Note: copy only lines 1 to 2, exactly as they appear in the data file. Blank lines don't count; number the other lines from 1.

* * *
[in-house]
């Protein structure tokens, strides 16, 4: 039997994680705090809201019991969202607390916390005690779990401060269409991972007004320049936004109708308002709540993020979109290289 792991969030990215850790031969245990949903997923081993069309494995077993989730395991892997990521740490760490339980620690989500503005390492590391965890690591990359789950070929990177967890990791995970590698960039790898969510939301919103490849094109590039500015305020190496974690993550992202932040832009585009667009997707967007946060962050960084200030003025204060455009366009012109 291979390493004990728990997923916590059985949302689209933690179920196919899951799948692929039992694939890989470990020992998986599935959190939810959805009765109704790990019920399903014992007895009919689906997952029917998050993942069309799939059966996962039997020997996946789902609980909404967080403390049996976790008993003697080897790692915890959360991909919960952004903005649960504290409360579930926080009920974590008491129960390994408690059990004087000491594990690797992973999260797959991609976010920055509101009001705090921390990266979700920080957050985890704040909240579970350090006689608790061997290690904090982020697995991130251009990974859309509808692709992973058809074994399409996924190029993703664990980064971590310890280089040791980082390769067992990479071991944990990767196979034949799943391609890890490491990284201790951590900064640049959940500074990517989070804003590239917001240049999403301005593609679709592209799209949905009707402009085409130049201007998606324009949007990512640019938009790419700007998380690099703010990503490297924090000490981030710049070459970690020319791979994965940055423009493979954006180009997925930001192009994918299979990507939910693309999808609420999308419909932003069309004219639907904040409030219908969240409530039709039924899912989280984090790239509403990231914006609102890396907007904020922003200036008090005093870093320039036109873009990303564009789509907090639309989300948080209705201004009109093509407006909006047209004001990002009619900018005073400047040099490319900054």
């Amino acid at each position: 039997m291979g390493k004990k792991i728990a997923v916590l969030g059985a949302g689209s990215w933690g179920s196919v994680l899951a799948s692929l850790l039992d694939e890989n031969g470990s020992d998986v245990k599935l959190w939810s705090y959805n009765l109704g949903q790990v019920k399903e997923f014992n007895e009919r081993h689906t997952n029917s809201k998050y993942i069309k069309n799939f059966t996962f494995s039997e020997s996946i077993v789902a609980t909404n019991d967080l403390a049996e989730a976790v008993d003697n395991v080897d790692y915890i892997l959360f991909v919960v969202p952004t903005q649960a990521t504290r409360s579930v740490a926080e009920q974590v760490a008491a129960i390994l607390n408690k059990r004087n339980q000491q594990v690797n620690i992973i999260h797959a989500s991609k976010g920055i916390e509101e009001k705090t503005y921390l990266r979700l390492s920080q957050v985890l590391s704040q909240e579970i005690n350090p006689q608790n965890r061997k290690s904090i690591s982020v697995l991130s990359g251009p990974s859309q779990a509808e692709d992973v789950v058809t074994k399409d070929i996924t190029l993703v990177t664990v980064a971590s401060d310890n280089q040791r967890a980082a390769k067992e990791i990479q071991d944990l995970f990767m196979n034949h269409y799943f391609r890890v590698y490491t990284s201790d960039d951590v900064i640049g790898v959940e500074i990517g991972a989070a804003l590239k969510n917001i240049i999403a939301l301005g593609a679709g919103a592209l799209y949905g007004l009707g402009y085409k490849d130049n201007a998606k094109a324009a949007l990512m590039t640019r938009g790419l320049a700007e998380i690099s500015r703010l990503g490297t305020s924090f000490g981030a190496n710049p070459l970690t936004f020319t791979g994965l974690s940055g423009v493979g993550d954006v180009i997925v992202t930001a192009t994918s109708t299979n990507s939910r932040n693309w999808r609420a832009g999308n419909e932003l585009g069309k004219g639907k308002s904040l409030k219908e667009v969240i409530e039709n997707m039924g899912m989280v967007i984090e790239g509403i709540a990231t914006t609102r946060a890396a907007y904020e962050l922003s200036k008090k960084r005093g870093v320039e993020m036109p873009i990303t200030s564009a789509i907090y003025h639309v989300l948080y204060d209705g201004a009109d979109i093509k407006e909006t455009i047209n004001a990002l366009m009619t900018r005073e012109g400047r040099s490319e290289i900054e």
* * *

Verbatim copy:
[in-house]
């Protein structure tokens, strides 16, 4: 039997994680705090809201019991969202607390916390005690779990401060269409991972007004320049936004109708308002709540993020979109290289 792991969030990215850790031969245990949903997923081993069309494995077993989730395991892997990521740490760490339980620690989500503005390492590391965890690591990359789950070929990177967890990791995970590698960039790898969510939301919103490849094109590039500015305020190496974690993550992202932040832009585009667009997707967007946060962050960084200030003025204060455009366009012109 291979390493004990728990997923916590059985949302689209933690179920196919899951799948692929039992694939890989470990020992998986599935959190939810959805009765109704790990019920399903014992007895009919689906997952029917998050993942069309799939059966996962039997020997996946789902609980909404967080403390049996976790008993003697080897790692915890959360991909919960952004903005649960504290409360579930926080009920974590008491129960390994408690059990004087000491594990690797992973999260797959991609976010920055509101009001705090921390990266979700920080957050985890704040909240579970350090006689608790061997290690904090982020697995991130251009990974859309509808692709992973058809074994399409996924190029993703664990980064971590310890280089040791980082390769067992990479071991944990990767196979034949799943391609890890490491990284201790951590900064640049959940500074990517989070804003590239917001240049999403301005593609679709592209799209949905009707402009085409130049201007998606324009949007990512640019938009790419700007998380690099703010990503490297924090000490981030710049070459970690020319791979994965940055423009493979954006180009997925930001192009994918299979990507939910693309999808609420999308419909932003069309004219639907904040409030219908969240409530039709039924899912989280984090790239509403990231914006609102890396907007904020922003200036008090005093870093320039036109873009990303564009789509907090639309989300948080209705201004009109093509407006909006047209004001990002009619900018005073400047040099490319900054």